Blood for Syria’s Oil: Control, Loot and Plunder

Whether it was merely symbolic, tactical or genuine, Trump might have in recent weeks withdrawn a good deal of US troops and equipment stationed in Syria for most of the nine years of Syrian conflict, but when it comes to Syrian oil fields, he appears to have dug deep in order to openly loot and plunder the country’s oil under an array of ridiculous pretexts. Paradoxically enough, Syrian president Bashar Al Assad praised in a recent TV interview, what he referred to as Trump’s openness about some of his sinister plots. Assad maintained that “Trump is the most transparent US president ever”.  One of President Trump’s few merits is this controversial “transparency” even when he is committing what many critics have described as “a war crime.” Trump made no secret of his plan to loot Syria’s oil reserves, and as one such Western critic put it: “He’s pulling back that curtain and just telling you the truth.” What does this mean for Syria’s oil, economy and future?

Oil and gas, crucial to Syria’s economy and recovery plans

The impacts from the Syrian government’s loss of control over most of the country’s main oil and gas fields throughout much of the nine years of conflict have been daunting. The fuel crisis, aggravated by a chain of US-led sanctions against Damascus, including import of fuel and related material or components, have posed a tremendous challenge for both the government as well as ordinary Syrians alike. Oil and gas revenues have been a crucial contributor to Syrian economy and the government plans to overcome declining living standards and alleviate the ramifications of a series of austerity measures taken in recent years, due to war-damaged installations, loss of control over oil and gas fields and the impact of stringent US and EU sanctions and embargo enforced against Syria.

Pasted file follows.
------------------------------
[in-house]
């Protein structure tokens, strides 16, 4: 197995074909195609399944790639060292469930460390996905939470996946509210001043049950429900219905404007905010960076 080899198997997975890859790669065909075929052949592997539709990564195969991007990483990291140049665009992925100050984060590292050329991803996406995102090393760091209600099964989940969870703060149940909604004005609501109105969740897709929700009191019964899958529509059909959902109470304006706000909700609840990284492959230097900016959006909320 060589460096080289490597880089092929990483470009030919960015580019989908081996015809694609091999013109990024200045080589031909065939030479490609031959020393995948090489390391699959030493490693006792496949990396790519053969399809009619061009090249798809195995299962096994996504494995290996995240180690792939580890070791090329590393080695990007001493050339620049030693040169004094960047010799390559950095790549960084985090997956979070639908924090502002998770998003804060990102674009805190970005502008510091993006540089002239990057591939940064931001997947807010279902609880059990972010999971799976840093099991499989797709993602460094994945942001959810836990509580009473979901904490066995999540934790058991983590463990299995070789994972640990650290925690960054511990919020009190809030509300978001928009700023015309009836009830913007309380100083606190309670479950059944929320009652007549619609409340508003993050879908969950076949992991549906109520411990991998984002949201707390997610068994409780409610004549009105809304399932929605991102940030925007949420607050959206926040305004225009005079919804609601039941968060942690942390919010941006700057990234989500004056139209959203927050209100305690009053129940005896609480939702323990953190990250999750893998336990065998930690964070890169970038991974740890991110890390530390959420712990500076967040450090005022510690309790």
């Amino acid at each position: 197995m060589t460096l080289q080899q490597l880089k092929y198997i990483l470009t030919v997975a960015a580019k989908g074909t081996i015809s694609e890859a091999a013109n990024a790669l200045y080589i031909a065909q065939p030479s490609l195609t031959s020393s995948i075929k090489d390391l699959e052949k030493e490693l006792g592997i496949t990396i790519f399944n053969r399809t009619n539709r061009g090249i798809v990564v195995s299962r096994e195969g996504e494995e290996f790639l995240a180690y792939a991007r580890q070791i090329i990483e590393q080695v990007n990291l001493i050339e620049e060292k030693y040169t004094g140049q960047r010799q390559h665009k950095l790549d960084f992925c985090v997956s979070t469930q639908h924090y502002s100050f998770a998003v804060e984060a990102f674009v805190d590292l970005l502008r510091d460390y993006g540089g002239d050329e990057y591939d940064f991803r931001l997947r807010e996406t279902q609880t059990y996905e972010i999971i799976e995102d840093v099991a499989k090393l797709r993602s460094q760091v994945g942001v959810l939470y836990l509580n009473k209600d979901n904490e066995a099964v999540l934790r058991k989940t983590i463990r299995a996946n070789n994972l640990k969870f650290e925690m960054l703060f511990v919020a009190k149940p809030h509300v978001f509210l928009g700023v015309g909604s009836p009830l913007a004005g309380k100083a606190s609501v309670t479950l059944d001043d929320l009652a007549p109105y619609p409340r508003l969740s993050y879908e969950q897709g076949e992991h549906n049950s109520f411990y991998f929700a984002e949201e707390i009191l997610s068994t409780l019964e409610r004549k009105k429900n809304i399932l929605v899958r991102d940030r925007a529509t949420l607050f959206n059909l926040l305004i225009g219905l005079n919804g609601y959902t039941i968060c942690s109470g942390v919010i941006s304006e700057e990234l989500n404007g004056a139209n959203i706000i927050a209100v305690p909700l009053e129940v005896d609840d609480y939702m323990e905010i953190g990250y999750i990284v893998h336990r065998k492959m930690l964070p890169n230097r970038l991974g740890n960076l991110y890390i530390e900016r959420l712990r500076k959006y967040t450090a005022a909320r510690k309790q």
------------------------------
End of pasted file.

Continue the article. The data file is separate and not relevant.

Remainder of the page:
Syria’s oil fields are concentrated in the province of Deir Ezzor, in eastern Syria, near the Iraqi border, and Hassakah in the north-east. The two regions have been out of government control for many years, and the country’s oil production has collapsed since the conflict began in 2011. Syrian known oil reserves, however, are relatively small compared with those of other countries in the Middle East. In 2018, Syria had an estimated 2.5 billion barrels of oil reserves, compared with Saudi Arabia’s 297 billion, Iran’s 155 billion and Iraq’s 147 billion barrels. In 2008, Syria produced 406,000 barrels per day. In 2011, production dropped to 353,000 (BPD) and had plunged to just 24,000 BPD by 2018 – a drop of over 90%. This figure has recently gone up following the Syrian army’s recovery of some oil and gas fields in the northeastern desert region.

Exchange of control over Syria’s oil and gas fields

In the course of conflict, the Syrian government lost control of most of the country’s oil fields initially to some Syrian opposition groups, later the so-called Islamic State terrorist organization (ISIS) who managed to seize most of the fields in eastern Syria, including the largest, al-Omar complex, in Deir Ezzour province. By year 2014, oil sales became one of the biggest sources of income for the radical terror group, earning about $40m a month from oil revenues in 2015, according to the US Department of Defence. Erdogan’s Turkey was a main accomplice and major, if not only, destination for Syrian ISIS-looted and smuggled oil.